One Day in Oslo

Sep 5, 2011 - by Mark Pulham

Anders Behring Breivik

Anders Behring Breivik

During a 90-minute rampage at a youth camp not far from Oslo, 32-year-old Anders Breivik – an anti-Islamist – shot to death 69 people.  Earlier that afternoon he set off an ANFO bomb in the capital’s Government Quarter that killed eight people and injured hundreds of others.  When police arrived at the camp, the coward who had laughed as he gunned down defenseless children, dropped his weapons and raised his arms in surrender.

by Mark Pulham

All of the Nobel Prizes except one are awarded in Stockholm, Sweden.  The Peace Prize is reserved for Oslo, an honor that has made the capital of Norway a symbol of peace the world over since the award was first handed out in 1901.   

In the October, 2007, edition of the Readers Digest, an article appeared that listed the cities of the world that were the greenest and the most liveable. Coming in at number two, just behind Stockholm, was Oslo.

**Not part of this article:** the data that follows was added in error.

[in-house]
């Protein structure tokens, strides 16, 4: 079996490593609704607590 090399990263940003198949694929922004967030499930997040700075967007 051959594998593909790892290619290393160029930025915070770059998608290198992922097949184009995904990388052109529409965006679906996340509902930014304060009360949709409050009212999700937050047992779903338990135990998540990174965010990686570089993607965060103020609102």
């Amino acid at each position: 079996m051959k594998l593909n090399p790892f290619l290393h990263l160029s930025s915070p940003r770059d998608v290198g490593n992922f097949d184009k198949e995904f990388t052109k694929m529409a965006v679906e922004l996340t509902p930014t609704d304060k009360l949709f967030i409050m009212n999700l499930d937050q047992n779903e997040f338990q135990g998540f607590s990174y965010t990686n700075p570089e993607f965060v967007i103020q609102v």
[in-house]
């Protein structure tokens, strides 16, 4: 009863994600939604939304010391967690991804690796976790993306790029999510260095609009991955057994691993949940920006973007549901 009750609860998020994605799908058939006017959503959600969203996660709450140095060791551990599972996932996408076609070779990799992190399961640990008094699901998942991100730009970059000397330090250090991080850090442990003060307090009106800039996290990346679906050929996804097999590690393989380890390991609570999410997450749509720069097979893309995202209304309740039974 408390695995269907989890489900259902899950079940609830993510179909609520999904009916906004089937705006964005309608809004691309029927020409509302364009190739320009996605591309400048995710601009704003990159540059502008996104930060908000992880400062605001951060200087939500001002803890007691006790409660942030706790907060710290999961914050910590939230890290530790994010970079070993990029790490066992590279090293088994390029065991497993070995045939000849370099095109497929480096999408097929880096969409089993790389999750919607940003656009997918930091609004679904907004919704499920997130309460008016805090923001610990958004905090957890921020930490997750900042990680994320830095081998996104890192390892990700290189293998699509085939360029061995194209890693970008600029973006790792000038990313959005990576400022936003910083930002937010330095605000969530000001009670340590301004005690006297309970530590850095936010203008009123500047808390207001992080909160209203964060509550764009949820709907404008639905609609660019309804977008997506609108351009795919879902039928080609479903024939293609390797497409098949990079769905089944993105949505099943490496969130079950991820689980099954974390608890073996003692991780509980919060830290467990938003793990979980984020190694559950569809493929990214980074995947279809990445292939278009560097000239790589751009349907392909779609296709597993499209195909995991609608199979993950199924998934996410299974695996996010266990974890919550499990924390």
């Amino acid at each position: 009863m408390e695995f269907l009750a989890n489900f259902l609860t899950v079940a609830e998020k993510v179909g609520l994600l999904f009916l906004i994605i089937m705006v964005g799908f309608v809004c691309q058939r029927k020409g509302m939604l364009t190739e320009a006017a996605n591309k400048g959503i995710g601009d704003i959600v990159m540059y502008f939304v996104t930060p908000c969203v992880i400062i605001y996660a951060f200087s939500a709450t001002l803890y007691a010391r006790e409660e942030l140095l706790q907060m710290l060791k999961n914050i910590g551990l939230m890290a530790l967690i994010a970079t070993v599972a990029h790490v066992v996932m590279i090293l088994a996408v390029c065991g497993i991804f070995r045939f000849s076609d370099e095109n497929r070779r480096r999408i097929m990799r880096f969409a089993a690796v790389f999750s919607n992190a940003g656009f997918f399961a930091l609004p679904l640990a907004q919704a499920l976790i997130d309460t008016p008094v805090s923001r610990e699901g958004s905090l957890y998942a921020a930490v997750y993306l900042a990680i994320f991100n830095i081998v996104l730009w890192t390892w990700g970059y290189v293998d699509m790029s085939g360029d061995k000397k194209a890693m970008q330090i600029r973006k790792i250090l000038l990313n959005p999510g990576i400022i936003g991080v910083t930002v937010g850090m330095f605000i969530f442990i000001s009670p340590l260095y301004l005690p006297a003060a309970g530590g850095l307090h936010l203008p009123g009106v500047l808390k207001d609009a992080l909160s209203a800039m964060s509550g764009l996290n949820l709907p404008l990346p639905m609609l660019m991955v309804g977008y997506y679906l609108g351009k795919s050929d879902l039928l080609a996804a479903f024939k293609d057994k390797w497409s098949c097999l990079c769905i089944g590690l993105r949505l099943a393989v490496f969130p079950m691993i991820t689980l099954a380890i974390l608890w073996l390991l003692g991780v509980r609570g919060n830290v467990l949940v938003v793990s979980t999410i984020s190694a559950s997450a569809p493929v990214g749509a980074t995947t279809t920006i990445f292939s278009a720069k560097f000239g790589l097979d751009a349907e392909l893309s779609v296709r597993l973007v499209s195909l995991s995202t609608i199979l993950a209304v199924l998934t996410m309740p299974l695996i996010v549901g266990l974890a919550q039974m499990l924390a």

Surrounded by the blue Oslo fjord and the green hills and forests, the city is compact, easy to get around, with parks, even in the city center, never more than a block or two away.

Renowned for its efforts to promote world peace, Oslo would be the last place anyone would associate with terrorism.  In fact, in the 40 years between 1970 and 2010 there have been only 15 terrorist attacks in the entire country, leaving only 13 people injured, and just one person dead. Compare that figure to that of the United States, where, according to The National Consortium For The Study Of Terrorism And Responses To Terrorism (START) in the same 40 years, there has been almost 2,400 terrorist attacks. Almost 3,000 died in the 9/11 attacks alone.

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